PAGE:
The German government appeared to open the door to a last-minute deal between Athens and its creditors, saying Friday that Greece's request for a loan extension from its eurozone partners provided "a starting point" for more talks.
"From the German government's point of view, (the request) is still not sufficient," said Christiane Wirtz, spokeswoman for Chancellor Angela Merkel. But "it certainly offers a starting point for further talks."
The previously fierce stand-off between Germany and Greece over the terms of any loan extension has raised the spectre of a possible "Grexit" or Greek exit from the single currency.
Just a day earlier, Finance Minister Wolfgang Schaeuble had categorically rejected Athens' request for an extension without any austerity conditions.
But by Thursday evening, Berlin appeared to have softened its stance slightly when Economy Minister and Deputy Chancellor Sigmar Gabriel, a Social Democrat, had said the request, which had been addressed to the head of the Eurogroup of finance ministers, provided a "starting point" for further discussion.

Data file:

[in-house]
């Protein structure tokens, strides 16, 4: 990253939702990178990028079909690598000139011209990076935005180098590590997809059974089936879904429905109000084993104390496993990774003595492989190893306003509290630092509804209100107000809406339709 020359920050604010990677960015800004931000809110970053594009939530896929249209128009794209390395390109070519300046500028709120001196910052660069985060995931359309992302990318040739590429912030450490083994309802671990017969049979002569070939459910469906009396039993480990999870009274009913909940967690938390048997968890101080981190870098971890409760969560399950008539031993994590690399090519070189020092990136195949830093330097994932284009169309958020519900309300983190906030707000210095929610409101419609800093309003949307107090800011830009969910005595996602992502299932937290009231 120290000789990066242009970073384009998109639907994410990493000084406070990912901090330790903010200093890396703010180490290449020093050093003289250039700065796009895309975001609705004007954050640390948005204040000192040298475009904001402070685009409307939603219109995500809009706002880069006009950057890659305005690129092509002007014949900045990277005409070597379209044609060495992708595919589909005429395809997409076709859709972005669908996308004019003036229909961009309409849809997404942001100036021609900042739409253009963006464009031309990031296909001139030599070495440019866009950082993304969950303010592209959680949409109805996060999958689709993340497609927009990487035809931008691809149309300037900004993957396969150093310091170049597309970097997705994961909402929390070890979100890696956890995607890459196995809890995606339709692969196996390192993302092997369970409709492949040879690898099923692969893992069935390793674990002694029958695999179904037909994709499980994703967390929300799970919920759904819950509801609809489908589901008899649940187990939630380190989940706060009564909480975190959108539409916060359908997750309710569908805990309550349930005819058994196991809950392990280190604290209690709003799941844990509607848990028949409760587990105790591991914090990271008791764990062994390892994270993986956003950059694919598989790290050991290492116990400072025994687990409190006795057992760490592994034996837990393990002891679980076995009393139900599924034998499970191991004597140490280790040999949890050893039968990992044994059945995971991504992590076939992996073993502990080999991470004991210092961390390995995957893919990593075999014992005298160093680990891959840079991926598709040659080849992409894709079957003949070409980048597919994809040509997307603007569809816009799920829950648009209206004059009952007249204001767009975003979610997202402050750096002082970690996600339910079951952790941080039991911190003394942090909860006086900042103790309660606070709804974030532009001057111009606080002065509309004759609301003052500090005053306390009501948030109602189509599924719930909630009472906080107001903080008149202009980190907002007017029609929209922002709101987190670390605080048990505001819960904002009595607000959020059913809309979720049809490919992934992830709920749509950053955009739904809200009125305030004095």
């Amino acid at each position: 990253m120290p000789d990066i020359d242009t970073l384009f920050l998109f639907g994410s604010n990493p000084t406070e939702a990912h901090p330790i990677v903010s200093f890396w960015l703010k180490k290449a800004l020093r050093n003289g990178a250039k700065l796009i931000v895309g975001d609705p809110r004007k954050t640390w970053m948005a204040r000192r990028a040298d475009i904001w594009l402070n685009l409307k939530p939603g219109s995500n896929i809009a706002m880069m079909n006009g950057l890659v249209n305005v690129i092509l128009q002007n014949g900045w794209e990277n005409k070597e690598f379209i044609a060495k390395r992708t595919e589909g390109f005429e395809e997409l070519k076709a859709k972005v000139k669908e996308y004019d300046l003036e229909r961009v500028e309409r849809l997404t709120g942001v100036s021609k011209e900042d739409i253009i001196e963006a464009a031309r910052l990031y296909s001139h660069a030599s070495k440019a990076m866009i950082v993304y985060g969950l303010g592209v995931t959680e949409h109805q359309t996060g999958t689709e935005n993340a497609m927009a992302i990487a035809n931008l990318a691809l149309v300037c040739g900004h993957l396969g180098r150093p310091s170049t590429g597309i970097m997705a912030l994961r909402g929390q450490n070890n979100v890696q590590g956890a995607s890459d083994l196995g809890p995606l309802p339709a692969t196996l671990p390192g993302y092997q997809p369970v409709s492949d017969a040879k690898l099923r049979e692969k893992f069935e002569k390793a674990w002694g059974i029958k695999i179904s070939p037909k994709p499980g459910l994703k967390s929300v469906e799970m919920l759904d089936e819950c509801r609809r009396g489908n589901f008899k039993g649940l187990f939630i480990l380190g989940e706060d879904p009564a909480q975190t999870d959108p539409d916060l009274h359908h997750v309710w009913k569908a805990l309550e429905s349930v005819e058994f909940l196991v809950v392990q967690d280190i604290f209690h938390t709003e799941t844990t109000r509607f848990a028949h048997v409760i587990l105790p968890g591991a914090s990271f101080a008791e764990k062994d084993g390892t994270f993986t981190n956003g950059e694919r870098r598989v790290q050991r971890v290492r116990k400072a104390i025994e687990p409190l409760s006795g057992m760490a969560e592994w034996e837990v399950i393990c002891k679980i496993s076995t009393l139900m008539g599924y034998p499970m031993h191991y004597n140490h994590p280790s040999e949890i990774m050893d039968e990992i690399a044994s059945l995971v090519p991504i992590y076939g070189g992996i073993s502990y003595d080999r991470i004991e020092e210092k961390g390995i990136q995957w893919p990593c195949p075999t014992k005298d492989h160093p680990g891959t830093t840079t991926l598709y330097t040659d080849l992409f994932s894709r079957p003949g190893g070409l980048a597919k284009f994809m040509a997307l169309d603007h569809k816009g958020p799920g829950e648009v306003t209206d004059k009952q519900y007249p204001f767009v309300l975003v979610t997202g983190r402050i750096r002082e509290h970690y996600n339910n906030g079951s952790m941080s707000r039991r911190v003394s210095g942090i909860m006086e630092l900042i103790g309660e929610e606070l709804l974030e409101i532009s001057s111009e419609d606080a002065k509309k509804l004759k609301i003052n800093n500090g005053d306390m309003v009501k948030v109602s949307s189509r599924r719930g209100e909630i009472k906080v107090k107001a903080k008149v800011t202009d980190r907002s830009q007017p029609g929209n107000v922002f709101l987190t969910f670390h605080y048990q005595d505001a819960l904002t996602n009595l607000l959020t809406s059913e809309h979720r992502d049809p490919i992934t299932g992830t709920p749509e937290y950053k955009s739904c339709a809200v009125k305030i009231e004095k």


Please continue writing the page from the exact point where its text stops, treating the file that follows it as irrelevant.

"Of course we are working on a solution," Merkel's spokeswoman Wirtz told a regular government news briefing on Friday when pressed about Schaeuble's comments.
"In substance, there are still a great many issues which need to be cleared up. The problem is not what is in the request, but not in it," said a spokeswoman for the finance ministry, speaking at the same news conference.